Ideally, calibration should be conducted at the well site. In order for this to be accomplished, small calibrators that are easy to transport and handle must be provided. Environmental calibration systems of the prior art have generally been large and heavy and impossible to transport with the compensated density logging instrument.

DESCRIPTION OF THE PRIOR ART.

A compensated density logging instrument is shown in U.S. Pat. No. 3,321,625 to J. S. Wahl, patented May 23, 1967. A low energy gamma ray source, preferably of cesium, is located in a recess in the instrument. The source is positioned one-half to two inches back from the outer edge of the recess. The source is shielded to collimate and direct gamma rays into the formations. A first detector is mounted slightly beyond the crossover distance and immediately adjacent the face of the instrument. A second partially shielded detector is positioned at a greater distance from the cross-over distance and mounted about one-totwo inches from the face of the instrument.

The first detector will have a relatively shallow depth of sampling and, therefore, will be strongly affected by gamma rays which have been scattered in the mudcake. The second detector will have a greater depth of sampling and is collimated. The second detector will, therefore, be primarily affected by gamma rays which have been scattered in the formations. By comparing the signals from the two detectors, a log is produced which accurately and reliably indicates the density of the formations free from the effects of mudcake.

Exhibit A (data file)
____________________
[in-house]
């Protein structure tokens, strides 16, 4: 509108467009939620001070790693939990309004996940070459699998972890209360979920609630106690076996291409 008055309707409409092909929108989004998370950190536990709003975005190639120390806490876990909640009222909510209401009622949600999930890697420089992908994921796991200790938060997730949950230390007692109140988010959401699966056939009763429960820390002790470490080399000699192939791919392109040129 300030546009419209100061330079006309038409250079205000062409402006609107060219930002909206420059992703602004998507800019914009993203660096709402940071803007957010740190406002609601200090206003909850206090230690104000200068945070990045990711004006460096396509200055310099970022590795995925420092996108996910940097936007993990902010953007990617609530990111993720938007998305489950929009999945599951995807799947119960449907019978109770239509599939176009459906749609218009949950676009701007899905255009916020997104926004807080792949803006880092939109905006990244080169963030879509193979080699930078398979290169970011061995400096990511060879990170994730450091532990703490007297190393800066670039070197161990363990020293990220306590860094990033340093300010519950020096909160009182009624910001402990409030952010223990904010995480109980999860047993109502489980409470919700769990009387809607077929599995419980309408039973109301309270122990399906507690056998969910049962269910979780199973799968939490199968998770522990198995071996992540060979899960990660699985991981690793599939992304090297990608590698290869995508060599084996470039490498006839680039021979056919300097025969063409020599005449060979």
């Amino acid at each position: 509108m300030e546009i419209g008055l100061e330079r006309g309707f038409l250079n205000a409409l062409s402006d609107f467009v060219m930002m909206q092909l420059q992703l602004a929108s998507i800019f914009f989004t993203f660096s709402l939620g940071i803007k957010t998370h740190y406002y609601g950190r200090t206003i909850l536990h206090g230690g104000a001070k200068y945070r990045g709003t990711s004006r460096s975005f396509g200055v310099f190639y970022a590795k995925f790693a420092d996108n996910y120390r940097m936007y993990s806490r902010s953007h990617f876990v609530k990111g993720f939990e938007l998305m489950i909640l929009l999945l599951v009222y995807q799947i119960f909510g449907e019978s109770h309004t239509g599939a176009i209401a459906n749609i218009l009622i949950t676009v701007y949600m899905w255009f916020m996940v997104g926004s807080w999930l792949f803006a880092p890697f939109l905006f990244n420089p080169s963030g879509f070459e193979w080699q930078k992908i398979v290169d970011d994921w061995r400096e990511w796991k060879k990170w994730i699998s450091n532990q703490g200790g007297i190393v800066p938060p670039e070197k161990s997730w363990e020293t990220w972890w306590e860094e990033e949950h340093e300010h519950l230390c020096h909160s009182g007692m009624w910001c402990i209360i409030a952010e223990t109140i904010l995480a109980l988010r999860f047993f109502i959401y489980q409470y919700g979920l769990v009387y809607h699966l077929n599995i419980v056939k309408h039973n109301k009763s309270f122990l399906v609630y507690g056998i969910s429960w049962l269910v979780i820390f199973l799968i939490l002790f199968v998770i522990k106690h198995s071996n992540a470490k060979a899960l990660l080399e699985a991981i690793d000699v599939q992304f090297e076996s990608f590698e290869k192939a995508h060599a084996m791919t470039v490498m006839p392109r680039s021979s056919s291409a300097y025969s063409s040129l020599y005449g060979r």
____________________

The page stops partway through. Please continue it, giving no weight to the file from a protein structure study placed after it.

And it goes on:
Prior art calibration of compensated density logging instruments is summarized in GAMMA-GAMMA DENSITY LOGGING, The Log Analyst, pp. 31-36, November-December 1967. In general, the calibration falls in three general categories. The first is calibration in test pits. This system has the limitation that the test pits are located at the manufacturers plant and the instruments can not be calibrated at the well site. The second system is an office check using an aluminum block. The aluminum block also has the disadvantage of being too large to be carried to the field. The aluminum block generally weighs in excess of 600 lbs. The third system is a system that may be used at the well site. It consists of two gamma ray sources, one positioned opposite each detector. Each calibration source has two slides. With both slides out, the sources duplicate the counting rate obtained from material with a bulk density of 2.1 gm/cc (and zero compensation). With one slide in, a counting rate equivalent to 2.6 gm/cc (zero compensation) is obtained. With both slides in, a counting rate equivalent to 2.5gm/cc (0.lgm/cc compensation) is obtained. The disadvantages of this system are that it does not check the entire system since the calibration is done without using the logging instruments gamma ray source and that this system requires the compensated density logging instrument and the calibrators to always be used as a set.

SUMMARY OF THE INVENTION The present invention provides environmental calibrators for a compensated density logging system that may easily be carried to the well site and that provides a complete calibration of the compensated density logging system. The calibrators are compact and durable and, therefore, are ideal for use under well logging conditions. The calibrators are not limited to use with one individual instrument but may be used interchangeably with different compensated density logging instruments.